Northwest has procured the concessions it wants from most of its biggest work groups. The pilots ratified their contract in May, and all but one tiny work group in the ground workers union have now signed off on a deal.
As far as ground workers union president Bobby De Pace is concerned, that remaining group of fifty or so technicians likely won't be a thorn in Northwest's side. De Pace says the contract ratified this week by baggage handlers and ramp workers was a hard pill to swallow, but he's glad it's down the hatch. The deal will result in 700 layoffs.
"It's not that we're relieved or anything today," De Pace says. "It's still very solemn and gloomy, because this wasn't anything we felt good about, it was something we had to do. We wanted our members to make the decision, and they did, and they'd rather make their own decision than leave it in the hands of the bankruptcy court and Northwest Airlines."
The baggage handlers had rejected an earlier deal. In a statement, the Northwest CEO Doug Steenland expressed appreciation for the "significant financial sacrifices" the union members have made and are continuing to make.
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University of Chicago bankruptcy law expert Douglas Baird says the baggage handlers made the safer bet. He says there's only so much room for the airline to negotiate, given its dire financial situation in bankruptcy.
It's not that we're relieved or anything today. It's still very solemn and gloomy, because this wasn't anything we felt good about, it was something we had to do.
"The people who are ultimately calling the shots here are not the managers but the lenders, and there is a large number of these lenders who can simply take their collateral and walk away, and so it's a situation where ultimately you don't want to overplay your hand, if you're the union," Baird says. "Ultimately you have to decide: do you want to work on these terms and conditions? But the era in which there's a large pie to be divided up, and you're just trying to figure out how large a pie your union can get -- those days are just over."
Baird says Northwest's flight attendants should bear that in mind as well. They overwhelmingly rejected a package of pay and benefit cuts earlier this week, and the company has asked the bankruptcy judge to allow it to impose a new contract. Judge Allen Gropper met with both sides today but issued no rulings.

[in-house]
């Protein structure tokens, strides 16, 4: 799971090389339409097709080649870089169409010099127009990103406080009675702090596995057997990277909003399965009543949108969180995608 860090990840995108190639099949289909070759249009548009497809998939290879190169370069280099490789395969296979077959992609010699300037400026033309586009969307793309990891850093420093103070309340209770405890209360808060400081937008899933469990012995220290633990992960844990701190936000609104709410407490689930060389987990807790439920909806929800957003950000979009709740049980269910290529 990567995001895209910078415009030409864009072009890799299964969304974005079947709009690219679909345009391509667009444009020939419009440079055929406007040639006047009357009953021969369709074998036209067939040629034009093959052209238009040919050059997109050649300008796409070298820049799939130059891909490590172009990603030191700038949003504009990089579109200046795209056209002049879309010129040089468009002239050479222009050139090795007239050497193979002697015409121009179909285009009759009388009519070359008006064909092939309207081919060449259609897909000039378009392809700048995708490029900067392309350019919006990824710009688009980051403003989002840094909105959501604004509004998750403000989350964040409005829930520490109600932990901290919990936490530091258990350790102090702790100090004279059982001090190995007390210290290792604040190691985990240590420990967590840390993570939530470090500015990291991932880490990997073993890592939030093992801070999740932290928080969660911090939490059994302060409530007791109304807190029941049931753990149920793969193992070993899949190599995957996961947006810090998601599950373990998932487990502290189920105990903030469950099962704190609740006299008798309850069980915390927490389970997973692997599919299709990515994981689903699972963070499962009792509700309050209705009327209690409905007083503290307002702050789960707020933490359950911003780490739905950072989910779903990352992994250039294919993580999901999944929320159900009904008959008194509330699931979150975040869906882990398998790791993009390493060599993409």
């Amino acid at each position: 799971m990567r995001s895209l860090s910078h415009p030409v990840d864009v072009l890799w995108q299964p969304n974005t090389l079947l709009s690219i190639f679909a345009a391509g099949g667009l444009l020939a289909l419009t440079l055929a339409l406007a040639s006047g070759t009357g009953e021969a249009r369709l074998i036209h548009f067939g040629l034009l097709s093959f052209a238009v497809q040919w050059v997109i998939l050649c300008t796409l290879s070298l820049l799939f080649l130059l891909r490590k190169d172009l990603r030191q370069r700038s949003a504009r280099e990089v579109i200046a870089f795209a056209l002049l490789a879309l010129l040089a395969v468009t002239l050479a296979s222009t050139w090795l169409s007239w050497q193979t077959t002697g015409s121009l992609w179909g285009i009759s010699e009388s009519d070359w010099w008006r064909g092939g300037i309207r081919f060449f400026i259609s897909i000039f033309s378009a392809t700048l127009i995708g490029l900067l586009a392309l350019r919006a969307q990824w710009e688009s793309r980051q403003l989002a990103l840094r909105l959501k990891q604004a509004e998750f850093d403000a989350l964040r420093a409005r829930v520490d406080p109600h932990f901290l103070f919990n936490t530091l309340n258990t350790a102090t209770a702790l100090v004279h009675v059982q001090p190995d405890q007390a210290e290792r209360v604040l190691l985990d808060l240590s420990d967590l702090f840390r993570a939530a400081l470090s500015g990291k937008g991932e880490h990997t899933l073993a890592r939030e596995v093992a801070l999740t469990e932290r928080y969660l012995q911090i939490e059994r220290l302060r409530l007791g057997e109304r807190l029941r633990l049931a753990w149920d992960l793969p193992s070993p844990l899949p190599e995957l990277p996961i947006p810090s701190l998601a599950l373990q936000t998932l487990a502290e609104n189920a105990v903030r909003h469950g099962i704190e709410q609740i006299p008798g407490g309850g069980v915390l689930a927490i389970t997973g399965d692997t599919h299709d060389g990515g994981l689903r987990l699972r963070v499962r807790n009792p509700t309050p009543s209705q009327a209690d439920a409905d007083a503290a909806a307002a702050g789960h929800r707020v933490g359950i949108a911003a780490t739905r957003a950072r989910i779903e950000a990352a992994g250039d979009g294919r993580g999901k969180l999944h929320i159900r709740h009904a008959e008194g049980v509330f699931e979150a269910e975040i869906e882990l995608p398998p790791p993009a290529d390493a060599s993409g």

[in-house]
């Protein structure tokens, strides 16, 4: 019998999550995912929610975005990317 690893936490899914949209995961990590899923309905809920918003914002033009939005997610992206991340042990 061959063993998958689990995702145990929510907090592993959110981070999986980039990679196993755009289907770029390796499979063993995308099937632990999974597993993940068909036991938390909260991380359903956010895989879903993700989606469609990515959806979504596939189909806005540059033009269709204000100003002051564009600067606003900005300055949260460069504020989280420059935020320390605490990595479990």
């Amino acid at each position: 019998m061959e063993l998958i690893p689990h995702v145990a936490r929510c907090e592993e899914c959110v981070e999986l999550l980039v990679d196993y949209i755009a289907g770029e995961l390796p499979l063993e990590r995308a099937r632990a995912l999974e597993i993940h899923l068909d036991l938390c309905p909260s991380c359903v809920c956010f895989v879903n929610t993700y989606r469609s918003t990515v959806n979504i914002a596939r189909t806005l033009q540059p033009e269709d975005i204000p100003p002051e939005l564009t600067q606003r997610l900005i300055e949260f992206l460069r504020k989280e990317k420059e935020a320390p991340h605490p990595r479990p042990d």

Even though Northwest has won concessions from most of its work groups, none of those contracts takes effect until all unions have ratified give-backs.
But flight attendants union president Guy Meek says if the baggage handlers got a second run at a contract, the flight attendants should get one as well.
"We do have a right to a second chance, but the company obviously believes differently," Meek says. "And when no decision was made today, that certainly doesn't help them."
Meek says since 80 percent of flight attendants voting on the deal turned it down, the company should take that as a sign that it has to work harder to cut a reasonable deal.
The company points out, however, that the union's negotiators did sign off on the deal. And Northwest says further negotiations would likely be thwarted by interior divisions within the flight attendants union, since some members want to be represented by a different union.
Labor expert Mario Bognanno from the University of Minnesota's Carlson School of Management says Judge Gropper now faces a difficult dilemma.
"He could order Northwest and the flight attendants back to the bargaining table, but that means none of the negotiated cost reductions that have been reached will take effect until the flight attendants agreement is in effect," he says. "So all those agreements are sitting on the shelf and the airline continues to limp along."
Northwest says each month that passes without wrapping up labor concessions costs it another $30 million. However, setting aside the cost of bankruptcy, Northwest has posted a profit on its operations for two months in a row. And if the judge lets Northwest impose new terms, the flight attendants say they'll strike. Northwest says a walkout could destroy the company.
But travel expert Ed Perkins of Smartertravel.com says he doubts travelers really have too worry too much about when it comes to a walkout.
"Certainly if there is a strike by flight attendants and, particularly, if other unions honor the picket lines, Northwest would have to cut way back on its schedules, and given its financial situation, that would be a serious blow," Perkins says. "But my take is they probably will settle one way or another, just as they have with their other unions."
Perkins says summer travelers flying Northwest who absolutely must reach their destinations by a certain date might consider booking on another airline just in case there's a strike. But he says most travelers need not be greatly concerned.
Northwest has asserted repeatedly that the flight attendants do not have the legal right to strike, and the airline has requested an injunction to prevent a walk-out. The judge has scheduled a hearing on the request for next Tuesday.